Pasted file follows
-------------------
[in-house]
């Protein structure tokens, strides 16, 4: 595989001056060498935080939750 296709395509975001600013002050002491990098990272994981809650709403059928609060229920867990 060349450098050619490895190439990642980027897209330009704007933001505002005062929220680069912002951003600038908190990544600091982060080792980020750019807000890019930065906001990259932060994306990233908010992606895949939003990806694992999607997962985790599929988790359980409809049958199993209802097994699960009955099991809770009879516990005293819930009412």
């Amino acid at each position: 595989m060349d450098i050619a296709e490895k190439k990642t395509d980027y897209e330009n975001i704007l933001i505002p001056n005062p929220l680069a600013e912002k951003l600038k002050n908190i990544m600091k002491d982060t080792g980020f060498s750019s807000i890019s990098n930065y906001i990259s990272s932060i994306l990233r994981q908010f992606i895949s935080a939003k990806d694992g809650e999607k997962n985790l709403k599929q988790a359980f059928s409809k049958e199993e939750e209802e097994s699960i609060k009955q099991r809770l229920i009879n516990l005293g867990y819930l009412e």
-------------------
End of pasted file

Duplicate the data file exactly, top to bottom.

[in-house]
């Protein structure tokens, strides 16, 4: 595989001056060498935080939750 296709395509975001600013002050002491990098990272994981809650709403059928609060229920867990 060349450098050619490895190439990642980027897209330009704007933001505002005062929220680069912002951003600038908190990544600091982060080792980020750019807000890019930065906001990259932060994306990233908010992606895949939003990806694992999607997962985790599929988790359980409809049958199993209802097994699960009955099991809770009879516990005293819930009412």
């Amino acid at each position: 595989m060349d450098i050619a296709e490895k190439k990642t395509d980027y897209e330009n975001i704007l933001i505002p001056n005062p929220l680069a600013e912002k951003l600038k002050n908190i990544m600091k002491d982060t080792g980020f060498s750019s807000i890019s990098n930065y906001i990259s990272s932060i994306l990233r994981q908010f992606i895949s935080a939003k990806d694992g809650e999607k997962n985790l709403k599929q988790a359980f059928s409809k049958e199993e939750e209802e097994s699960i609060k009955q099991r809770l229920i009879n516990l005293g867990y819930l009412e």